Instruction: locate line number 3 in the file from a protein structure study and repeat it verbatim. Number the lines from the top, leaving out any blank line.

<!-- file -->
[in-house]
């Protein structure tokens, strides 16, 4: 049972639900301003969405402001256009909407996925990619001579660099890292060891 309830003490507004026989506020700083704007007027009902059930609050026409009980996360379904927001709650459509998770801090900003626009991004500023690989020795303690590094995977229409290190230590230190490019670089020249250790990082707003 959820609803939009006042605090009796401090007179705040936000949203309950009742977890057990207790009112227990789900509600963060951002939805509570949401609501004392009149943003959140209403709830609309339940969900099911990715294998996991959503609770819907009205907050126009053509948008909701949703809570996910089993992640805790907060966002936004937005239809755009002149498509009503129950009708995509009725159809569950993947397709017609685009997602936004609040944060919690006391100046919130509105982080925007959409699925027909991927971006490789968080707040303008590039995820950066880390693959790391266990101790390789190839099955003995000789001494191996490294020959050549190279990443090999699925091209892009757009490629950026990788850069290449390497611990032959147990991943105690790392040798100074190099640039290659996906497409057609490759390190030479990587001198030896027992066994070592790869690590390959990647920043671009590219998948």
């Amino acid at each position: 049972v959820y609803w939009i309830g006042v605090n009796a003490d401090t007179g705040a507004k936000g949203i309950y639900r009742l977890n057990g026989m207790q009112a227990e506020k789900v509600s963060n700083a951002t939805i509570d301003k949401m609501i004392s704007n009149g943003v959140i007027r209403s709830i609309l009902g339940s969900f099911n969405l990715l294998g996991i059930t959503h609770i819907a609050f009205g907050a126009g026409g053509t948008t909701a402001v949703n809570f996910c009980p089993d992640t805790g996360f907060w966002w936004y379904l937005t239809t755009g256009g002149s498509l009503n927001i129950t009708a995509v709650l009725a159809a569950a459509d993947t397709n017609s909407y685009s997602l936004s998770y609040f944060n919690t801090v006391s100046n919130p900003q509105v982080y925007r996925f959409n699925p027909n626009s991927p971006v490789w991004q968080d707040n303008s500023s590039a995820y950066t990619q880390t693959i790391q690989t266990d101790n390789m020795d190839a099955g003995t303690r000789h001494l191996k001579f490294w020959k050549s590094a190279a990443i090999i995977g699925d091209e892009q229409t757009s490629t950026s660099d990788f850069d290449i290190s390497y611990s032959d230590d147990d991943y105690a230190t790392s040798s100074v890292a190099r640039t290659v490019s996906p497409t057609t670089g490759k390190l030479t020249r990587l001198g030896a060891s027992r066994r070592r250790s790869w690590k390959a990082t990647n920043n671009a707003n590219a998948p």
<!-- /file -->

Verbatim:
């Amino acid at each position: 049972v959820y609803w939009i309830g006042v605090n009796a003490d401090t007179g705040a507004k936000g949203i309950y639900r009742l977890n057990g026989m207790q009112a227990e506020k789900v509600s963060n700083a951002t939805i509570d301003k949401m609501i004392s704007n009149g943003v959140i007027r209403s709830i609309l009902g339940s969900f099911n969405l990715l294998g996991i059930t959503h609770i819907a609050f009205g907050a126009g026409g053509t948008t909701a402001v949703n809570f996910c009980p089993d992640t805790g996360f907060w966002w936004y379904l937005t239809t755009g256009g002149s498509l009503n927001i129950t009708a995509v709650l009725a159809a569950a459509d993947t397709n017609s909407y685009s997602l936004s998770y609040f944060n919690t801090v006391s100046n919130p900003q509105v982080y925007r996925f959409n699925p027909n626009s991927p971006v490789w991004q968080d707040n303008s500023s590039a995820y950066t990619q880390t693959i790391q690989t266990d101790n390789m020795d190839a099955g003995t303690r000789h001494l191996k001579f490294w020959k050549s590094a190279a990443i090999i995977g699925d091209e892009q229409t757009s490629t950026s660099d990788f850069d290449i290190s390497y611990s032959d230590d147990d991943y105690a230190t790392s040798s100074v890292a190099r640039t290659v490019s996906p497409t057609t670089g490759k390190l030479t020249r990587l001198g030896a060891s027992r066994r070592r250790s790869w690590k390959a990082t990647n920043n671009a707003n590219a998948p």